My colleague, Rabbi Jeremy Kalmanofsky, explains that, based upon this latter approach, in our day, especially when we live in an open society amicably with our Christian neighbors, we may and should be able to visit their churches and church services. To be clear, we are absolutely forbidden from attending Christian worship in order to join in prayer, but we may certainly attend it for social purposes, as good neighbors and respectful visitors who seek to maintain good relations with them. (See his article, “Interfaith Relations,” in Martin Cohen and Michael Katz, eds. The Observant Life, pp. 727-750.)
May we sing Christian religious music? In church, during a Christian worship service, we may not, for that is worship in substance and appearance. I am going to assume that you are singing gospel music at home or in your car, which is certainly not a form of organized or even private worship. Further, as a religious Jew, you would have no intention of singing gospel for religious purposes. Therefore, I would support your singing along with your favorite Gospel tunes, especially if they lift you up in times of sorrow and doubt.
One important caveat, though: using the name of Jesus descriptively, for instance in an academic setting, should not be problematic for Jews, even though it is a Greek translation of the Hebrew, Yeshua, “salvation.” In that context, you would be using it for purely non-religious purposes. However, it is far more problematic for Jews to say Jesus’ name in any context where it is expressly being used to praise him as the Christians’ savior. This is especially the case when his name is used in combination with theological terms such as Christ or Redeemer. A technical distinction might be made between invoking Jesus’ name during a church service and shouting it in your den as you’re listening to a great gospel choir. Nonetheless, something about reciting his name in a song of praise, even privately and with no actual religious intent on your part, does not sit well with me. The letter of Jewish law might permit it, and I say “might” with great qualification, not having researched this matter sufficiently. The spirit of Jewish law would not permit it.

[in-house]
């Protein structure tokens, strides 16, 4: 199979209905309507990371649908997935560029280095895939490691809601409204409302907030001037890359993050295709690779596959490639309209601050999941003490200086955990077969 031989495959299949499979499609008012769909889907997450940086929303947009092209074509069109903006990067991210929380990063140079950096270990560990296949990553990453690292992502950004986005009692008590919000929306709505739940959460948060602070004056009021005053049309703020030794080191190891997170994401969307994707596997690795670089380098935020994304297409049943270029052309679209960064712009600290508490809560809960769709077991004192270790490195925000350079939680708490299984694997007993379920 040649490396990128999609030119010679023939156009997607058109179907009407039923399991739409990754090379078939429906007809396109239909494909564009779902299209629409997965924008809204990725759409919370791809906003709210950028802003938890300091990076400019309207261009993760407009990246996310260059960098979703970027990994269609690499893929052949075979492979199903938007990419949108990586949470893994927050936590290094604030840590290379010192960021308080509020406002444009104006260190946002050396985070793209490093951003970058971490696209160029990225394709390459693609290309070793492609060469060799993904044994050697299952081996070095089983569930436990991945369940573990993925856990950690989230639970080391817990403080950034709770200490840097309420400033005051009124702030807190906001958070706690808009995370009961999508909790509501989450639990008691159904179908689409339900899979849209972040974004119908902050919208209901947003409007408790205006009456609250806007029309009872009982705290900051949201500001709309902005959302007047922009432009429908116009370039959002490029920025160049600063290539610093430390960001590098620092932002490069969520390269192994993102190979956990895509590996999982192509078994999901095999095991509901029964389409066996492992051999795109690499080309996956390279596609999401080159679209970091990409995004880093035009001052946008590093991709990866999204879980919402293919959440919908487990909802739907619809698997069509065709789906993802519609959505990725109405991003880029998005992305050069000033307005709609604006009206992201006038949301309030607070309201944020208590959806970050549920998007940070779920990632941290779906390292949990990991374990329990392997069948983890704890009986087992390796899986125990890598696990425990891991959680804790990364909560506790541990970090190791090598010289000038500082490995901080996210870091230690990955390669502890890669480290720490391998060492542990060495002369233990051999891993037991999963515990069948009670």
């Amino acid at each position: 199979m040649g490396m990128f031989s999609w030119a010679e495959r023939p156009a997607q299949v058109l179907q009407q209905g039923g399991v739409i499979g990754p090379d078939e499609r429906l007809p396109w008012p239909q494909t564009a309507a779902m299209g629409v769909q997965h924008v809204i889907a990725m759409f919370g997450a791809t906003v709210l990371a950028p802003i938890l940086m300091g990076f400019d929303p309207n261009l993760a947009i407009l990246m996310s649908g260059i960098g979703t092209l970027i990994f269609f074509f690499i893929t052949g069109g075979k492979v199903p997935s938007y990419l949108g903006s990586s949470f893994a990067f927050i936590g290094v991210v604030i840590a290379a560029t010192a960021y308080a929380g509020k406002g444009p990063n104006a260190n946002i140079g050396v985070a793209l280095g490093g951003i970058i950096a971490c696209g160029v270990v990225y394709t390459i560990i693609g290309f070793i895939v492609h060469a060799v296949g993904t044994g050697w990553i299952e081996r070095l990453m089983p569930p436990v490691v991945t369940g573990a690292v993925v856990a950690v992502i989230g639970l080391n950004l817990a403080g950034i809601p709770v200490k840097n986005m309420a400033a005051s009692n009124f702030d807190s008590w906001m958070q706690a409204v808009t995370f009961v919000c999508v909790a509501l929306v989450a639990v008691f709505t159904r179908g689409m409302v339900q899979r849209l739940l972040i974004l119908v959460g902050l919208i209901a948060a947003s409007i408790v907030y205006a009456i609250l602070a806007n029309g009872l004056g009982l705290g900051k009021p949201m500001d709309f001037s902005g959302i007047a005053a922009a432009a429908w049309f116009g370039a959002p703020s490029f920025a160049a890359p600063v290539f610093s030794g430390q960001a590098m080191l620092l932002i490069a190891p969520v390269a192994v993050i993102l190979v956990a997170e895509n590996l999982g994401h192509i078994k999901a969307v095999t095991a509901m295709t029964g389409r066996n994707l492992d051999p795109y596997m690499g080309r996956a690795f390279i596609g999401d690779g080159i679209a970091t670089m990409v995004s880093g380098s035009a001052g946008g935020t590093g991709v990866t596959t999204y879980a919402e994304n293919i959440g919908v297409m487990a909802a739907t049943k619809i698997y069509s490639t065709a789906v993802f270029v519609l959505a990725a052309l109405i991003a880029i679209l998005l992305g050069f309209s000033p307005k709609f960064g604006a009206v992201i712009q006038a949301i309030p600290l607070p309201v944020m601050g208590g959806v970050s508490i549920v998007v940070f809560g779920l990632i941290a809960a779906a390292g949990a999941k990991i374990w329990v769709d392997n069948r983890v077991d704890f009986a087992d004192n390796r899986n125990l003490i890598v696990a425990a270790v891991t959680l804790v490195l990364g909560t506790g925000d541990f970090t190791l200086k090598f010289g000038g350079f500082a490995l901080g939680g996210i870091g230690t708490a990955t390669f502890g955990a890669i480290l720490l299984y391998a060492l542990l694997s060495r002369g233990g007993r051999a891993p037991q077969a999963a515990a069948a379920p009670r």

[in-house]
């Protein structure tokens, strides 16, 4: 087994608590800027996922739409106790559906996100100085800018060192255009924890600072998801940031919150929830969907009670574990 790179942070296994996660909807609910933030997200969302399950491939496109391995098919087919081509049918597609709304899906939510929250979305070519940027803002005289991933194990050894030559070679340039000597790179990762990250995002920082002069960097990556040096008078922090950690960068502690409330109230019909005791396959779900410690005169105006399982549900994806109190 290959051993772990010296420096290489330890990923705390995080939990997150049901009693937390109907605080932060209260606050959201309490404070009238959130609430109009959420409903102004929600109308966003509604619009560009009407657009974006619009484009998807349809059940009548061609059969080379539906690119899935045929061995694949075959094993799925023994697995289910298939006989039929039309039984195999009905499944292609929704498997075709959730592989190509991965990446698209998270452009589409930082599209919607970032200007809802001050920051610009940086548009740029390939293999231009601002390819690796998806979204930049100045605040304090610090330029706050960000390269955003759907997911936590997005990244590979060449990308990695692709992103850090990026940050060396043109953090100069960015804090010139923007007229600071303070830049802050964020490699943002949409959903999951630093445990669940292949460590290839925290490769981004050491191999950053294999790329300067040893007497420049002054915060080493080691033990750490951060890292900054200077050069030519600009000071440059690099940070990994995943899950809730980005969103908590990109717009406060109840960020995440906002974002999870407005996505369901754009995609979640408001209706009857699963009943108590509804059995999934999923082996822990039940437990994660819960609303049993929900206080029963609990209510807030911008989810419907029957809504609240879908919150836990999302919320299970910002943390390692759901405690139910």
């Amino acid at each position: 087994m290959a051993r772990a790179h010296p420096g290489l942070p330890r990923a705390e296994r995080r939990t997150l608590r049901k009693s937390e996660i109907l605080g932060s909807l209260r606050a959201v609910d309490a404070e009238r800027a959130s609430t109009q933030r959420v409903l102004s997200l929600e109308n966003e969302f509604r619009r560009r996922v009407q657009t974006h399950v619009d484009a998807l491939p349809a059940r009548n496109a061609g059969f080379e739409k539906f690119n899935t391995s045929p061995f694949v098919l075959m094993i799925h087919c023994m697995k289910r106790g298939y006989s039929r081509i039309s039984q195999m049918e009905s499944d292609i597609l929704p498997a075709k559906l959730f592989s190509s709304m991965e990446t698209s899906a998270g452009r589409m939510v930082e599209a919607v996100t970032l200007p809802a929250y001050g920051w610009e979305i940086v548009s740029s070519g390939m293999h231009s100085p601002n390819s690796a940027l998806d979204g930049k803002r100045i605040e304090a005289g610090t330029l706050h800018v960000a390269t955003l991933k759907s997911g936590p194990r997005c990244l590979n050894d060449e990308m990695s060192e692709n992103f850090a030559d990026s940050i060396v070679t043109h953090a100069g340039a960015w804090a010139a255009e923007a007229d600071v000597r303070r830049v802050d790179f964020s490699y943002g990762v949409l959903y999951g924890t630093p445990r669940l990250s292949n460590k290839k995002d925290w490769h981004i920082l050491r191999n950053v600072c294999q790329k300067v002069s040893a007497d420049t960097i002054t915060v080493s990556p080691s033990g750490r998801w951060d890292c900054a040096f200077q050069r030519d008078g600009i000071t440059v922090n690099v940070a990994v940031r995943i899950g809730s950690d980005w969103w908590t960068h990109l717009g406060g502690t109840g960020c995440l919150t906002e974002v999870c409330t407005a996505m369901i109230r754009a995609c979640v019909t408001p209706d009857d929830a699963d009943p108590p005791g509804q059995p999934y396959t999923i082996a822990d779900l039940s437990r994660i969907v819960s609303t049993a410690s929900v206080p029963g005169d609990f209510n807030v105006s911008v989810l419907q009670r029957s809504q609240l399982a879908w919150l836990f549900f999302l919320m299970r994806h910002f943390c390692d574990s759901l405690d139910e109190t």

Thus, while you could sing gospel to lift up your spirit, avoid those songs that invoke the name of Jesus and of Jesus as savior. Choose those gospel songs that praise and thank God in general, without any reference to Jesus. Further, while I fully appreciate your emotional attachment to gospel, you may want to also give Hasidic niggunim and klezmer music a try, if you haven’t already.
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Question: After an adult conversion, is there any halakhah, etiquette or rule regarding a celebration for the convert?
Conversion to Judaism is one of the greatest, and potentially most daunting, journeys that a Jew can take in his or her life. If you (or someone you love) are converting to Judaism, you should be able to celebrate joining the Jewish people in the context of a welcoming Jewish community to the extent that you feel comfortable doing so. I can think of no traditional halakhah or minhag (Jewish law or custom) other than the formal rituals of conversion that officially prescribes how or if such a celebration is to take place. As I understand it, contemporary custom provides at least three options for celebrating with a person who has converted: